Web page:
BMW and the city of Duesseldorf are trying to reduce traffic congestion through the use of intelligent navigation systems and different traffic management.

The German premium-car maker is fully aware that the use of in-car navigation systems can actually increase traffic congestion in major metropolitan areas. That is because drivers, using navigation to avoid a bottleneck, often end up on smaller roads with less traffic capacity.

In a survey of 1,000 German cities, the ADAC, Germany’s largest automobile club, found that every second city had concluded that congestion had increased in the past decade as use of navigation systems grew.

BMW is now piloting a “networked navigation” approach to cut down on this type of traffic congestion. Cities themselves know best which roads are most suited to bypass a highway bottleneck.  This information needs to be entered into navigation systems

“By knowing where traffic lights have been changed, which stretches of road are overused, where major events are blocking roads or where construction is planned, we can offer a driver the optimal routing,” said Tim Lange, project engineer in BMW’s traffic technology and management department.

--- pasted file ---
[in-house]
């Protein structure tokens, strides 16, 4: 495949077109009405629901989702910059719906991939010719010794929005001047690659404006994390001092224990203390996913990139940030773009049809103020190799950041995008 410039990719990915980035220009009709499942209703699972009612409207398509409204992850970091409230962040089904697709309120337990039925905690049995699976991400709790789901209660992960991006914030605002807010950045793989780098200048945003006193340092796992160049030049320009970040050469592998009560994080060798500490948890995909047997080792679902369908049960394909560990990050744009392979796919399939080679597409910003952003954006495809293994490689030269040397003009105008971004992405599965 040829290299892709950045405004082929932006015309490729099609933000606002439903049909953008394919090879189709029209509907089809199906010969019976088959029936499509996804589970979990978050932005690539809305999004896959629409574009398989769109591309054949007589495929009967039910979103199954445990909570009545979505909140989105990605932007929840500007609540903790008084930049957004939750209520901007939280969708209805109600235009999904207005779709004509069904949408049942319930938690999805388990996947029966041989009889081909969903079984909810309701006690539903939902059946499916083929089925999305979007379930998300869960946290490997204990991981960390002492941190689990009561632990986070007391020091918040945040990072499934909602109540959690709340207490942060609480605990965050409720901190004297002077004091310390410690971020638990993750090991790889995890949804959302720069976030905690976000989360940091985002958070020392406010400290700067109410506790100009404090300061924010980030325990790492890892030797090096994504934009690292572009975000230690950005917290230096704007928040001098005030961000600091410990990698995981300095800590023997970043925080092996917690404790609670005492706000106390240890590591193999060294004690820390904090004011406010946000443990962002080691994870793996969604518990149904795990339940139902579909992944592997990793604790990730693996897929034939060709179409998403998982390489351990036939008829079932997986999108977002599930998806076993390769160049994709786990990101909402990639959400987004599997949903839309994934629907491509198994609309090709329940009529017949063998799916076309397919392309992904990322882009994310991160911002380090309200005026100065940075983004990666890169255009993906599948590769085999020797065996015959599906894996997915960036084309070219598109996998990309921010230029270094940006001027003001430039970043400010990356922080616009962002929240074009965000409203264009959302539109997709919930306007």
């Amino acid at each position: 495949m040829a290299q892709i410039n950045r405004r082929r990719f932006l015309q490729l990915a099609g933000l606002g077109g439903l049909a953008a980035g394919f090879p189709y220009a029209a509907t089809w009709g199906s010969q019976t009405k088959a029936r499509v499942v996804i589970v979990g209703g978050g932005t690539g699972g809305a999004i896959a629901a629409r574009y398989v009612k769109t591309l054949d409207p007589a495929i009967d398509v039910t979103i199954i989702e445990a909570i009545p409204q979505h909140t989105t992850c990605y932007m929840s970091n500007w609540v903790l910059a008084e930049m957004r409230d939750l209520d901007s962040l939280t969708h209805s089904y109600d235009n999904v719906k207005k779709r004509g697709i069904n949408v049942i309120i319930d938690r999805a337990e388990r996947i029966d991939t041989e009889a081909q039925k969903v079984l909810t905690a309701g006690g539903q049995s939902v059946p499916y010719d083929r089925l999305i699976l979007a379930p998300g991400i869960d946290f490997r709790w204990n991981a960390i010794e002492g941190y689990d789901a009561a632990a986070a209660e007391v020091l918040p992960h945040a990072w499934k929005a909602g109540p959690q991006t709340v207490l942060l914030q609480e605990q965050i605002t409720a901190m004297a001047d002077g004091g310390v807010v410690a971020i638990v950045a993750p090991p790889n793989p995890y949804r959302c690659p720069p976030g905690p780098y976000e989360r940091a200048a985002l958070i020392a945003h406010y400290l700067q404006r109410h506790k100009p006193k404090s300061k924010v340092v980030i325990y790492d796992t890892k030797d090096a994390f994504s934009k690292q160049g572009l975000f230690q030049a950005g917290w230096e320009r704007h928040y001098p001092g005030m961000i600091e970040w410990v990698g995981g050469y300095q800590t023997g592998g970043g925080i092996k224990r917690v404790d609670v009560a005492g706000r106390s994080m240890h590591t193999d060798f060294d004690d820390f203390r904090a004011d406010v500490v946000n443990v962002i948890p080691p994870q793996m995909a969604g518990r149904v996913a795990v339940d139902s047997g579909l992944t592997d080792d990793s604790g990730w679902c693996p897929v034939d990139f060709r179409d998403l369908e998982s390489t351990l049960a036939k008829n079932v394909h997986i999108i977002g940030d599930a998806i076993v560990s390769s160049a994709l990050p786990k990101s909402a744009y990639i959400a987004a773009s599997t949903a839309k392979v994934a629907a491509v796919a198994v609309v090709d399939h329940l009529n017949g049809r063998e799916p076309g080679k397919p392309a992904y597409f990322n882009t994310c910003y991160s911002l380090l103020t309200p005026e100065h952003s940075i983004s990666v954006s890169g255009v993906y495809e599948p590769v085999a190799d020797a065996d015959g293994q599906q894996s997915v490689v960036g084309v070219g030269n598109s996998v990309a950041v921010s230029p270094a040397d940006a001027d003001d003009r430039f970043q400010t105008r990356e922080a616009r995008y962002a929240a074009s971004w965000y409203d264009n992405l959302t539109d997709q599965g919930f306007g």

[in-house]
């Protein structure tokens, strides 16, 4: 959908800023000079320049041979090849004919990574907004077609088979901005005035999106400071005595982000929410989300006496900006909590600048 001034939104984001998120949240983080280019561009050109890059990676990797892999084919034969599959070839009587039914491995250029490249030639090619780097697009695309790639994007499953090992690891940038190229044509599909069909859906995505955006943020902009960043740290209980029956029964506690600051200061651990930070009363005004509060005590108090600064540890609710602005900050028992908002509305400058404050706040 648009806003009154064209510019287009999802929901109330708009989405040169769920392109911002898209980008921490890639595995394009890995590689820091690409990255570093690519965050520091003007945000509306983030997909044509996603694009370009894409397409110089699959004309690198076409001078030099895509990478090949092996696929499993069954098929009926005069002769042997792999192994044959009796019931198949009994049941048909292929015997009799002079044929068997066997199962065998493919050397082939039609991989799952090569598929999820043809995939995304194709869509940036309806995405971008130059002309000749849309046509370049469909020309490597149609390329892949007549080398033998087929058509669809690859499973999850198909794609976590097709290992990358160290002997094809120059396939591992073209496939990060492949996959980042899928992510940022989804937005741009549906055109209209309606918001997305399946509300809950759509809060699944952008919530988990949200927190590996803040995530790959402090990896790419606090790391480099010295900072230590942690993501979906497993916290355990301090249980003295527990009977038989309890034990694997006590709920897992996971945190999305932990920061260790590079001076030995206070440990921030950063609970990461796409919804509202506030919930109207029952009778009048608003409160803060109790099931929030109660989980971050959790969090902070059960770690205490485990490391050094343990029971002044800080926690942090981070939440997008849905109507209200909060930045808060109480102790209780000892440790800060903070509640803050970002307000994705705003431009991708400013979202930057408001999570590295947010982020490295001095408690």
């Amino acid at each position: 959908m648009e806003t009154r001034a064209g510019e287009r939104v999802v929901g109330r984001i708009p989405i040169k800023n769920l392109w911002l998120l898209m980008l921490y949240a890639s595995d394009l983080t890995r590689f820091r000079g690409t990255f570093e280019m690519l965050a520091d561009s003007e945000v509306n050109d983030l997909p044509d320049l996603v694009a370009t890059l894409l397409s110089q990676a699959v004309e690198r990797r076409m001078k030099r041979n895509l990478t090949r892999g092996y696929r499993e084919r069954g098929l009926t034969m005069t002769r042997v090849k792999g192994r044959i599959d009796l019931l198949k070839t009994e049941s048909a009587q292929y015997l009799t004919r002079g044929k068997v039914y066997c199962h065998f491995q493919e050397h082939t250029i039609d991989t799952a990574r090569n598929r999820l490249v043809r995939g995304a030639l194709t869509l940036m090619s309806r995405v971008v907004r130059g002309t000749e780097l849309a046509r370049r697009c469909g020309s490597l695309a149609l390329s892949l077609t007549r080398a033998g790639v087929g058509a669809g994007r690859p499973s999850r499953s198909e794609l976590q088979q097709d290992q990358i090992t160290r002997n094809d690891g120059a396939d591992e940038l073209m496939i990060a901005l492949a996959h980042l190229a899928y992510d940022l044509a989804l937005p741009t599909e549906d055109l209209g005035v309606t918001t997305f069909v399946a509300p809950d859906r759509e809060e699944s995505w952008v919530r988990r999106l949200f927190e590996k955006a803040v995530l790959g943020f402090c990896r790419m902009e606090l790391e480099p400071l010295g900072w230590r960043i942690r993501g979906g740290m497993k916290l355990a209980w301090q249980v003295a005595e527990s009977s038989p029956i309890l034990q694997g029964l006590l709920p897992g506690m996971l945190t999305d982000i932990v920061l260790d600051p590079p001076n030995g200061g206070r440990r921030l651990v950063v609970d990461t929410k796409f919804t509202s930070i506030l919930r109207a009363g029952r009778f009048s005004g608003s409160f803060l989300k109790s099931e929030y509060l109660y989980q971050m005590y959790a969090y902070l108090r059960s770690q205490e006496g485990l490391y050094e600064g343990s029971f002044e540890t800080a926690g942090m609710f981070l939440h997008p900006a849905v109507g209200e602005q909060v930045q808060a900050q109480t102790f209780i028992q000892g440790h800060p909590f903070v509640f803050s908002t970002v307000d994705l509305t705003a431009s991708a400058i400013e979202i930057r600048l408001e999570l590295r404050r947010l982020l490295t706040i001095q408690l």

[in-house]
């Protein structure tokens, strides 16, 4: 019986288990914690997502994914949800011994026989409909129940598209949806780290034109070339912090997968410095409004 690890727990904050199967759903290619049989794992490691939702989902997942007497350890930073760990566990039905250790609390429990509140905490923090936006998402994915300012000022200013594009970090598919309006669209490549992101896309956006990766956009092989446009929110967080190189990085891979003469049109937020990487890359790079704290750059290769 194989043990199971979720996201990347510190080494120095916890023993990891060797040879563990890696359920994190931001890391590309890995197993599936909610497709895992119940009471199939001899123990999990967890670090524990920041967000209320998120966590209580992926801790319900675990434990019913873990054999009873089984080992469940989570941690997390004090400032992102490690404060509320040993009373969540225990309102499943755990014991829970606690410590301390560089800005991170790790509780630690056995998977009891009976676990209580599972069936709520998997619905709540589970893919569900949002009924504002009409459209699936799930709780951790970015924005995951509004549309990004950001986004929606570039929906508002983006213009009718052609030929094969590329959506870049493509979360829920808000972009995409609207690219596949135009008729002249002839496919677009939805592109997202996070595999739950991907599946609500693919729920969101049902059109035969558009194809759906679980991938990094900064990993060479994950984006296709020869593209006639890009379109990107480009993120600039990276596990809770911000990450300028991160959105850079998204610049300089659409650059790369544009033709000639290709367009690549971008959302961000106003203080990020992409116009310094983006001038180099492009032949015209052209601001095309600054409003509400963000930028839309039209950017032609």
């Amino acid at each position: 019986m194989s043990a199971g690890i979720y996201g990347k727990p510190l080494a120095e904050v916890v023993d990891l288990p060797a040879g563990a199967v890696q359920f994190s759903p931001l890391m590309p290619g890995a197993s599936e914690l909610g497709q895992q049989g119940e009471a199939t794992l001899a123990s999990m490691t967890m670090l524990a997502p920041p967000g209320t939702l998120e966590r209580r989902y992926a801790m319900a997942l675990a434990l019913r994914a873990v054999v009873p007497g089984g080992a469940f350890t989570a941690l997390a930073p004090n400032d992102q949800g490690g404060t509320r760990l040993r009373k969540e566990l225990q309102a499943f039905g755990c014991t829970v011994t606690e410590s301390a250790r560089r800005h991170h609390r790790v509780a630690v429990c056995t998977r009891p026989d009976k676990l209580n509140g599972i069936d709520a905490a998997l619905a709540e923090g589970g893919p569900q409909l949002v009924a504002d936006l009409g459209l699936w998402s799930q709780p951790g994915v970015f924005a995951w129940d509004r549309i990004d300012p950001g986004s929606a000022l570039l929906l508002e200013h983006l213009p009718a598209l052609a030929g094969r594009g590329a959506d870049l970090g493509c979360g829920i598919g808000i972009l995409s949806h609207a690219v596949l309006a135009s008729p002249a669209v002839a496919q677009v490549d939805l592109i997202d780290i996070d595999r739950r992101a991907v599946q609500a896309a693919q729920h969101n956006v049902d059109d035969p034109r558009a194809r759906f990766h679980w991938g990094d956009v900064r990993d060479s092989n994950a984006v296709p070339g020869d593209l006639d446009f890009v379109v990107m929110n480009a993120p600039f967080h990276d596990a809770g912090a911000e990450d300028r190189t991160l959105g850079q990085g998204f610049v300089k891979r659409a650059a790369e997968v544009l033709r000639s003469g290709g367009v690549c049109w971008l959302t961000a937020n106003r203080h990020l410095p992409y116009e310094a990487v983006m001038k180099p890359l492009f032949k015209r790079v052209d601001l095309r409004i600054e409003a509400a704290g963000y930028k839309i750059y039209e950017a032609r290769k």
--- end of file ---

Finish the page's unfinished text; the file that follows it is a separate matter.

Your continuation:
Pilot projects are underway in Duesseldorf and Munich and many other cities are cooperating. But communities provide different data in different formats. Hence, a unified data format needs to be created for this information.

The networked-navigation project needs standardized interfaces and protocols, but it also requires the real-time transmission of alternative routing concepts. And it needs a way to check the quality of the recommended alternative routes. In addition, new strategic routing needs to take into account historical drive-time data.

Adaptive navigation provides three arrival-time scenarios: a typical one, an optimistic one and a pessimistic one. The driver gets all of these, including a margin of error of about 10 percent.

If BMW’s project comes to fruition, drivers will get to their destinations faster, communities will see less traffic congestion and car-related CO2 emissions will drop.

But before that happens, some time will pass. BMW expects it will take many years before its new navigation is ready for production